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Legendary bakery Maison Weiner stays true to roots

A. Kurniawan Ulung

The Jakarta Post

Jakarta  /  Thu, April 11, 2019  /  04:07 pm
Legendary bakery Maison Weiner stays true to roots

Hidden gem: Maison Weiner was founded in 1936 by Lee Liang Mey. Located in Kwitang, Central Jakarta, the bakery is known for its traditional Dutch breads and pastries. (JP/A. Kurniawan Ulung)

Maison Weiner bakery has been serving authentic Dutch breads and pastries in Jakarta for 83 years, but its future hangs in the balance without a clear successor.

Tucked away along the small street of Jl. Kramat II in Kwitang, Central Jakarta, Maison Weiner has a unique historical relevance in Jakarta: In 1936, it became the first bakery to open its doors in the capital, nine years before Indonesia gained independence. 

Maison Weiner was founded by Lee Liang Mey, who was of Chinese ancestry. Lee previously worked for a Dutch baker who taught her to bake and encouraged her to set up her own bakery.   

“The Dutch baker gave the name Maison Weiner,” said Lee’s grandson Heru Laksana, who manages the bakery today.

Heru said his grandmother never asked what Maison Weiner meant.  

At first, Lee was reluctant to open her own bakery because she did not have the funds to buy the necessary equipment. But the problem was resolved when several stores in Gambir Market – which was located where the National Monument (Monas) now stands – allowed her to purchase the equipment on instalments.

Heru has continued to use the same equipment with pride to bake his grandmother's cakes and breads.

The bakery may not have many baked goods on display, but they are like no other, as they are made using the same recipes enjoyed by the Dutch residents of colonial Batavia.

Mason Weiner offers ontbijtkoek, a soft Dutch spiced rye cake, and kerstkrans, a Dutch Christmas ring filled with fragrant almond paste and finished with a sugar glaze that resembles snow.

 
 
 
 
 
 
 
 
 
 
 
 
 
 
 

A post shared by Maison Weiner Bakery (@maisonweiner) on

Heru has maintained the bakery's original interior and exterior so his customers can experience an environment that hearkens the days of old.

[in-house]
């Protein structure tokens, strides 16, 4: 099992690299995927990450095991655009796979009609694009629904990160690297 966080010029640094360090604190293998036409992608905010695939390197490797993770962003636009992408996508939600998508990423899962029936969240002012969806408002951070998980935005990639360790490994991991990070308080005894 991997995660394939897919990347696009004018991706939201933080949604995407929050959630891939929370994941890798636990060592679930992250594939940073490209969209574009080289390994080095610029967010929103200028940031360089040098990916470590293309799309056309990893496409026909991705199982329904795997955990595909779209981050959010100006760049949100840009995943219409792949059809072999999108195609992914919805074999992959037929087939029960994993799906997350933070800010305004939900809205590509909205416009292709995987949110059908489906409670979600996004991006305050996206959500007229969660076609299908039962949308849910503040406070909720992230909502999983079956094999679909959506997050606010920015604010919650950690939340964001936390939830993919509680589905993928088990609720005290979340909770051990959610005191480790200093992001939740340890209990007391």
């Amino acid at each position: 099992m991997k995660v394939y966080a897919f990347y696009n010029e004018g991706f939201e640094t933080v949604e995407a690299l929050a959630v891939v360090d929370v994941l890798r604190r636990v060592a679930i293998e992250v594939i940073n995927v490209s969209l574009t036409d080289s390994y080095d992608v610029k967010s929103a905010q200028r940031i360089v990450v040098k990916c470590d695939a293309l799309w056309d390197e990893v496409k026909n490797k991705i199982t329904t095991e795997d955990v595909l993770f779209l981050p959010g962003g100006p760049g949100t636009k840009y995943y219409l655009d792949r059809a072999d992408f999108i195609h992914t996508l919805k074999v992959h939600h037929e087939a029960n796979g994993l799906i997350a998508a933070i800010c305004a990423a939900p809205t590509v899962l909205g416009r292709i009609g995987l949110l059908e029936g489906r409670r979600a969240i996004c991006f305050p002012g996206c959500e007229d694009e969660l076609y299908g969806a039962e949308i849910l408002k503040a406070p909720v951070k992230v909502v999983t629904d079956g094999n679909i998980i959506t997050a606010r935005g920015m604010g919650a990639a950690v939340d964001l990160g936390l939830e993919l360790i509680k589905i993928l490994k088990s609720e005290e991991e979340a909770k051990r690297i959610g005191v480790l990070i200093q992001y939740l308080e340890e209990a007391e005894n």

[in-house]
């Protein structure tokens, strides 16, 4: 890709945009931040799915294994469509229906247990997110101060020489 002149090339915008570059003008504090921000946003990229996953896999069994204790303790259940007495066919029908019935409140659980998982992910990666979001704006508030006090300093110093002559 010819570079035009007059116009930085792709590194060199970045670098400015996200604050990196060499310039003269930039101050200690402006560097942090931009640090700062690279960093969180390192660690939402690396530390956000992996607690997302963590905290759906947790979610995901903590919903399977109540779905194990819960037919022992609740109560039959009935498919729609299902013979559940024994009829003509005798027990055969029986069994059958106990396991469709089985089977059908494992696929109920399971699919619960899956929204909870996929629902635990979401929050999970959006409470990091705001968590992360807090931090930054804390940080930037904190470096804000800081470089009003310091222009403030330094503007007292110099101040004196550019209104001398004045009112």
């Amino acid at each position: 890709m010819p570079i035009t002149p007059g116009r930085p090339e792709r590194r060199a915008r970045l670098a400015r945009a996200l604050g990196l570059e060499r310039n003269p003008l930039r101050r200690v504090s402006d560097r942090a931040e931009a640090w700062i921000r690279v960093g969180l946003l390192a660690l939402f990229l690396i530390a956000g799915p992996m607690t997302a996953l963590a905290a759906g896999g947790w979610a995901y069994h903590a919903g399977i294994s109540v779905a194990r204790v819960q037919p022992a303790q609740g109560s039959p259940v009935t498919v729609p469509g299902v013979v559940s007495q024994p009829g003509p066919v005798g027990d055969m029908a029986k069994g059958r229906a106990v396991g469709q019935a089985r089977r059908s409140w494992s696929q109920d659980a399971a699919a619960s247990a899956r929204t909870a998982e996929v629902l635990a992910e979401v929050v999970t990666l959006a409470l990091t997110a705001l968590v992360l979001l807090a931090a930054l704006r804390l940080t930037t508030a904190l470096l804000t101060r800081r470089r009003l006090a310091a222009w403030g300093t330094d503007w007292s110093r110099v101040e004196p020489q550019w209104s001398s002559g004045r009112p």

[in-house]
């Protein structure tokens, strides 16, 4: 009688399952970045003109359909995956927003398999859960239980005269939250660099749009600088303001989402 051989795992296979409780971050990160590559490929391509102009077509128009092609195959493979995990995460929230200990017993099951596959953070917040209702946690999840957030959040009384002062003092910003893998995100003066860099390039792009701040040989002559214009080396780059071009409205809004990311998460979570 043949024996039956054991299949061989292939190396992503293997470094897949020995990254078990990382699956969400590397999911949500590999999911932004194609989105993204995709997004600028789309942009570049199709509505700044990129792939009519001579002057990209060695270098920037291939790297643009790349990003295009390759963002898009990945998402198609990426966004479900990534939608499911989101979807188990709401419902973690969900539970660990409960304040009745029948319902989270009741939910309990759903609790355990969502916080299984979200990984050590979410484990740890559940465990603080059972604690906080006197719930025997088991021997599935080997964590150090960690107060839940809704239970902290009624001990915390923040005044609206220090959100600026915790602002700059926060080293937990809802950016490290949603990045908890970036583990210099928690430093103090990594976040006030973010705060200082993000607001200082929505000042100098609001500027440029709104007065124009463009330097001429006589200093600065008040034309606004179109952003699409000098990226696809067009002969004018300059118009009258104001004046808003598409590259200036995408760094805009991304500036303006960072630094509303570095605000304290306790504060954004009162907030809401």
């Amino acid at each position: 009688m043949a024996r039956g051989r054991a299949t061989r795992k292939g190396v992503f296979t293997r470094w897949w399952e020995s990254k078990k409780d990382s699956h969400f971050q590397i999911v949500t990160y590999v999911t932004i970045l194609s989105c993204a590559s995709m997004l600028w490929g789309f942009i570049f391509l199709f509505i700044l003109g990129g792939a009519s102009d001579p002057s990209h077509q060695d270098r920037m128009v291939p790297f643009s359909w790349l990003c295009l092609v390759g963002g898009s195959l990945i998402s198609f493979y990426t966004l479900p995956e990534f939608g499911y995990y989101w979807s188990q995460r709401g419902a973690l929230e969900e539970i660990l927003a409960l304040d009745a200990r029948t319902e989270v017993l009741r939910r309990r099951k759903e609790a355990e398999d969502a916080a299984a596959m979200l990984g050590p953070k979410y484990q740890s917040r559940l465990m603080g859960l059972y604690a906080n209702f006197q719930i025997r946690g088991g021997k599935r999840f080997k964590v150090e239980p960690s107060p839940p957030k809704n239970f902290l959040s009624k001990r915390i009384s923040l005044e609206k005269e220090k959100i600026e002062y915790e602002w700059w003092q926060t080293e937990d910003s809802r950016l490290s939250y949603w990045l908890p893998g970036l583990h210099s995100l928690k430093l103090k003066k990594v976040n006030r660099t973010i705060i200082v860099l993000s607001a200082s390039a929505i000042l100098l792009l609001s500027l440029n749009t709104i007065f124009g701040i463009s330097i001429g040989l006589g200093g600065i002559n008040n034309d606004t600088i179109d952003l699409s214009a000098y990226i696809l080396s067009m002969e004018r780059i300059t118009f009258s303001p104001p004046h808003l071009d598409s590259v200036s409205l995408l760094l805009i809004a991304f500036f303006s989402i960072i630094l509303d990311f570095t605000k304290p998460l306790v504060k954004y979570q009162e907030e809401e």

“If you come on Saturday, there is a 30 percent discount for all cakes and pastries, because we are closed on Sunday,” he said.

Heru started learning the art of baking at the age of 10, when his grandmother often asked him to decorate cakes.

“In the 1960s, people began to have televisions at home. I was so annoyed when I was watching TV, my grandmother would suddenly ask me to help her,” he recalled.   

Maison Weiner was the only bakery in Jakarta until around 1980. Although Lee had 15 employees, she was often overwhelmed by  orders for up to 500 cakes a day. 

Heru's culinary passion grew out of the time Heru spent in his grandmother’s kitchen. He went to Germany in 1973 to study baking and pastry for six years at Handwerkskammer Braunschweig, and then continued his studies at the Wilton School of Cake Decorating and Confectionary Art in Illinois, the United States.  

“I am the second of five children. After my grandmother passed away in 1986, I was asked to manage Maison Weiner because I was the only person who knew about baking and pastry in my family,” he said. 

Now 64, Heru is uncertain about Maison Weiner’s future, as his only son has no interest in baking or running the bakery.

“Why should we continue this bakery?” he said.

Heru does not mind if the legendary bakery closes its doors some day. What is more important to him is to transfer his knowledge and skills to others, so that Maison Wiener's legacy lives on.

“A baker is not just someone who bakes breads and cakes. A baker must also have a passion for art, because they must be able to make a cake that resembles a sculpture,” he said.

Heru runs short courses at Maison Weiner on making European breads, cakes and pastries, from baguettes to ciabatta and to sachertorte, the famous Viennese chocolate cake.  

“We really want to teach people to make cakes [...] that are not only delicious, but also healthy and nutritious,” he said.   

 
 
 
 
 
 
 
 
 
 
 
 
 
 
 

A post shared by Maison Weiner Bakery (@maisonweiner) on

Maison Weiner's heyday ended in the 1980s as more bakeries opened in the city. Its main challenge today is to survive amid the fierce competition.

Heru has followed some trends to attract new customers, such as the rainbow cake hype in 2012. However, he maintains the quality of his products to retain his loyal customers, and never uses preservatives.

Although many bakeries sell Dutch breads and pastries today, Heru believes that Maison Weiner's products are still the most authentic.